Both SpaceX and Boeing are pushing hard to complete capsules that will carry astronauts into space. At Kennedy Space Center, Boeing has just completed joining together the two halves of its CST-100 Starliner crew capsule. It is precursor to the units that will carry humans into orbit. The so-called “structural test article” will be shipped to Huntington Beach, California, this summer for tests.
Meanwhile, the main pieces of what Boeing calls “Spacecraft 1” have just arrived in Florida. “We’re bringing hardware in. We’re moving hardware out. And it’s really nice to see the factory flowing the way it should be,” said Danom Buck, manufacturing engineering manager for Boeing.
Prompted by a cooling in diplomatic relations between the US and Russia over activities in the Ukraine, NASA awarded contracts to both Boeing and SpaceX to fly astronauts to the International Space Station in 2014. The Boeing contract is worth up to $4.2 billion. The SpaceX contract is worth $2.6 billion. Both capsules are supposed to be ready to fly by late 2017.
SpaceX says it is on schedule with launching its Dragon space capsule later this year while Boeing aims to February, 2018 for the first launch of the Spacecraft 1. SpaceX will use a Falcon Heavy rocket for its manned space mission. Boeing’s capsule will be lifted into space atop a United Launch Alliance Atlas V rocket. ULA is a partnership between Boeing and Lockheed.
On May 24, representatives of both companies announced they are making good progress toward the proposed target date for launching their space capsule. “Astronauts will once again fly from the Space Coast,” said Lisa Colloredo, associate manager of NASA’s Commercial Crew Program.”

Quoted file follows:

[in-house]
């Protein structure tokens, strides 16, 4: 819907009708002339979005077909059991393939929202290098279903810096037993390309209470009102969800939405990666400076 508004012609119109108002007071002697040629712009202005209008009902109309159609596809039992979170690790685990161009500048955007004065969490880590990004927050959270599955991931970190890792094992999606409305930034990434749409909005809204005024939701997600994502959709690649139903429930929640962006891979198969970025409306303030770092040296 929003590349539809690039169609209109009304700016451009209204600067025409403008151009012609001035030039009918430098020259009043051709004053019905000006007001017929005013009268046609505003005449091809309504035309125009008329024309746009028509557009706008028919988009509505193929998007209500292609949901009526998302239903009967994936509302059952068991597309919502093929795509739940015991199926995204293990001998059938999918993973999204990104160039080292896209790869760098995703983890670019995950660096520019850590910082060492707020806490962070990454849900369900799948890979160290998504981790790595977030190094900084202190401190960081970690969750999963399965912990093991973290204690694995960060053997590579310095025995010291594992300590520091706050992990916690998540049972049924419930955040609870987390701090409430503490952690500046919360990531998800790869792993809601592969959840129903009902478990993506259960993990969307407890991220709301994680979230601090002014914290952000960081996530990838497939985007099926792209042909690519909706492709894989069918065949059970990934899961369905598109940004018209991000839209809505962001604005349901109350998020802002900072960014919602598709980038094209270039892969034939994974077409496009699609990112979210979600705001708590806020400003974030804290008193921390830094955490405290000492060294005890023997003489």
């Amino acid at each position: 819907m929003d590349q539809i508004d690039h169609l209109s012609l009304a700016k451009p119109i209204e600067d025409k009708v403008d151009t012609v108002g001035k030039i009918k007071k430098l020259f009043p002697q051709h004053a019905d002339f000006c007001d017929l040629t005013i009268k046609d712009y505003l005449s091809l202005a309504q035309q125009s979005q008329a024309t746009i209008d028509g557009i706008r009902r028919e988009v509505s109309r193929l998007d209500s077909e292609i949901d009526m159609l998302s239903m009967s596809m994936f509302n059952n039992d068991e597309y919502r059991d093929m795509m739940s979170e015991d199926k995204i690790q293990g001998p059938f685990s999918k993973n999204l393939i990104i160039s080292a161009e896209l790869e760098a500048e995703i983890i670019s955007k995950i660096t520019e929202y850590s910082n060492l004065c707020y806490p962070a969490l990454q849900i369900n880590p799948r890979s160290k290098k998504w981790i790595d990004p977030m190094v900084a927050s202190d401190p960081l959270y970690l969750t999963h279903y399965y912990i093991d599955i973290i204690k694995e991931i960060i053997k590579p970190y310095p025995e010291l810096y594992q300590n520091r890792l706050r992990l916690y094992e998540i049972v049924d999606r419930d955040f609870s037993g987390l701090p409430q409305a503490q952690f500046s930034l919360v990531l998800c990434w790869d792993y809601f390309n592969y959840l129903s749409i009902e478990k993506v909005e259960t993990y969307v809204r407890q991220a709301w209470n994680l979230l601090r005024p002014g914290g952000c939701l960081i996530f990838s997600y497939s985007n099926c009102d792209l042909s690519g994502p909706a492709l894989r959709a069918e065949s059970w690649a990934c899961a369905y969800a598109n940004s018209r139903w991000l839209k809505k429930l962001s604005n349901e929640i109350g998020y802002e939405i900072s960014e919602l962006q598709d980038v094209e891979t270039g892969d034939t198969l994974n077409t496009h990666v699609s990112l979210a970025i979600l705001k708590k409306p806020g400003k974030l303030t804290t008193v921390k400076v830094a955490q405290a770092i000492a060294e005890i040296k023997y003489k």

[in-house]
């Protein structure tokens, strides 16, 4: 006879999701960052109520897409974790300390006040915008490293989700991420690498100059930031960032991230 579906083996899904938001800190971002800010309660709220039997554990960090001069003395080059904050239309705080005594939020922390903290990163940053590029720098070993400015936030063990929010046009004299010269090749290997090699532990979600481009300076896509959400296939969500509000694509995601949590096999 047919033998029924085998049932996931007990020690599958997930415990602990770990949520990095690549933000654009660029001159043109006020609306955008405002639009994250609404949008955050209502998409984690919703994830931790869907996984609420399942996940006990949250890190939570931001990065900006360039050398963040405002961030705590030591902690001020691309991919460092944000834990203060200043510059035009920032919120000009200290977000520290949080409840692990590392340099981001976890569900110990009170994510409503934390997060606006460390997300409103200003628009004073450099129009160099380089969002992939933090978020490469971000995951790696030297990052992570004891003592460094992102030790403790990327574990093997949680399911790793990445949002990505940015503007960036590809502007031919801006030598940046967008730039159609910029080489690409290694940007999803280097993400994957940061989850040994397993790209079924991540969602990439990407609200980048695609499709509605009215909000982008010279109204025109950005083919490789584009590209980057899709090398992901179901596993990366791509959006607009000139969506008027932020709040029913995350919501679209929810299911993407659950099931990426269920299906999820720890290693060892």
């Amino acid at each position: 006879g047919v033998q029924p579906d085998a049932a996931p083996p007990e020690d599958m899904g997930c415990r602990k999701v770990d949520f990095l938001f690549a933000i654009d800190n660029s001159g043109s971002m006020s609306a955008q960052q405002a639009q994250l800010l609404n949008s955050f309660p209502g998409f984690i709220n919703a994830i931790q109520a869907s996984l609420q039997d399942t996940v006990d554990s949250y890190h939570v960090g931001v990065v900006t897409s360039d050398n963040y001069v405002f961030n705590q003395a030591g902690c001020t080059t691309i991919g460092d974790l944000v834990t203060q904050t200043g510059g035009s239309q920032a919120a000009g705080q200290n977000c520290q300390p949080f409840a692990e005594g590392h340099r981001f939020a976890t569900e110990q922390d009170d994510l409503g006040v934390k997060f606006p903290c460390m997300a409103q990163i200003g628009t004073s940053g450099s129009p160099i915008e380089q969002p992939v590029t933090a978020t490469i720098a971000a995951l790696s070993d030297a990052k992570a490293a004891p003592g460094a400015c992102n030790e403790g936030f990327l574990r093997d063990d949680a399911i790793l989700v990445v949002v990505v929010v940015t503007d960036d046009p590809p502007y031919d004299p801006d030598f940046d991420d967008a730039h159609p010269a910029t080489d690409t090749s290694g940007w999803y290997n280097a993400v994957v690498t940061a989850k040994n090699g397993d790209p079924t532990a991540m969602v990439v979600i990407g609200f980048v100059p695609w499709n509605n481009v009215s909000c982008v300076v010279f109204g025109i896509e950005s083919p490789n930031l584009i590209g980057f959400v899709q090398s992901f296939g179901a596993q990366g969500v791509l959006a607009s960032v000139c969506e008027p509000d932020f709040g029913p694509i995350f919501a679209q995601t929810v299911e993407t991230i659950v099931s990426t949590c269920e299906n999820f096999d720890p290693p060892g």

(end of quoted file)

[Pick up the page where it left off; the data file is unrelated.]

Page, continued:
The NASA contracts are designed to eliminate reliance on Russia for transporting astronauts to and from the ISS. It is expected the American ventures will ultimately save NASA money compared to what it costs to fly them into space and back again aboard the Soyuz spacecraft that are being used now.
NASA’s Colloredo said the contracts will result in per seat prices averaging $58 million, which is about $23 million less than Russia’s going rate for Soyuz seats. “The cost effectiveness part, we weren’t 100 percent sure how that would turn out,” she said. “It turns out it is a very cost effective approach to go with the private industry.” All together, Colloredo said, the program will produce two certified crew systems for less than $5 billion, a relative bargain compared to historical costs to develop such systems.
In January, SpaceX completed a critical test of the SuperDraco rocket engines that are mounted to the outside of the Dragon space capsule. Instead of using traditional parachutes to return the capsule to earth, it plans to use those engines to gently slow the capsule for a soft landing. That is the sort of innovative thinking that continues to set SpaceX apart from its foreign and domestic competitors.
Source: Florida Today Photo credit: Boeing